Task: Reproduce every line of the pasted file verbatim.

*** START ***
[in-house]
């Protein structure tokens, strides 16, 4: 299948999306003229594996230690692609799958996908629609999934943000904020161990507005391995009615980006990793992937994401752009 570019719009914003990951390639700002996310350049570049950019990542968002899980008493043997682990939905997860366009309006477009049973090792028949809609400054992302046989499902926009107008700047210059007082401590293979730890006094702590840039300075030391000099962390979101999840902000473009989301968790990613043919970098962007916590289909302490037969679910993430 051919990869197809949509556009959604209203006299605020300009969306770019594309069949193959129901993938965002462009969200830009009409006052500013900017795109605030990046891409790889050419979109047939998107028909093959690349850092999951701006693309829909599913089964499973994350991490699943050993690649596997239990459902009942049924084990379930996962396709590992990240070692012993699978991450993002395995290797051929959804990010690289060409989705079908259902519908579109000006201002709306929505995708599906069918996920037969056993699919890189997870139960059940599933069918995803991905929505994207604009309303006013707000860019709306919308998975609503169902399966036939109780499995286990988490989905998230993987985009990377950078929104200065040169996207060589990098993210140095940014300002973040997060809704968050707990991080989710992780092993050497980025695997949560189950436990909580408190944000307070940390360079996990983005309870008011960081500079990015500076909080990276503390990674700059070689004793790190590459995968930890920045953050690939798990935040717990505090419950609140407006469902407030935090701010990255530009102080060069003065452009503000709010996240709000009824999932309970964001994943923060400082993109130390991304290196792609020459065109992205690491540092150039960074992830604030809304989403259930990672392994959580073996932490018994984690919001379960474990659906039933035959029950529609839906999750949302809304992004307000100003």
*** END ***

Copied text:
[in-house]
């Protein structure tokens, strides 16, 4: 299948999306003229594996230690692609799958996908629609999934943000904020161990507005391995009615980006990793992937994401752009 570019719009914003990951390639700002996310350049570049950019990542968002899980008493043997682990939905997860366009309006477009049973090792028949809609400054992302046989499902926009107008700047210059007082401590293979730890006094702590840039300075030391000099962390979101999840902000473009989301968790990613043919970098962007916590289909302490037969679910993430 051919990869197809949509556009959604209203006299605020300009969306770019594309069949193959129901993938965002462009969200830009009409006052500013900017795109605030990046891409790889050419979109047939998107028909093959690349850092999951701006693309829909599913089964499973994350991490699943050993690649596997239990459902009942049924084990379930996962396709590992990240070692012993699978991450993002395995290797051929959804990010690289060409989705079908259902519908579109000006201002709306929505995708599906069918996920037969056993699919890189997870139960059940599933069918995803991905929505994207604009309303006013707000860019709306919308998975609503169902399966036939109780499995286990988490989905998230993987985009990377950078929104200065040169996207060589990098993210140095940014300002973040997060809704968050707990991080989710992780092993050497980025695997949560189950436990909580408190944000307070940390360079996990983005309870008011960081500079990015500076909080990276503390990674700059070689004793790190590459995968930890920045953050690939798990935040717990505090419950609140407006469902407030935090701010990255530009102080060069003065452009503000709010996240709000009824999932309970964001994943923060400082993109130390991304290196792609020459065109992205690491540092150039960074992830604030809304989403259930990672392994959580073996932490018994984690919001379960474990659906039933035959029950529609839906999750949302809304992004307000100003």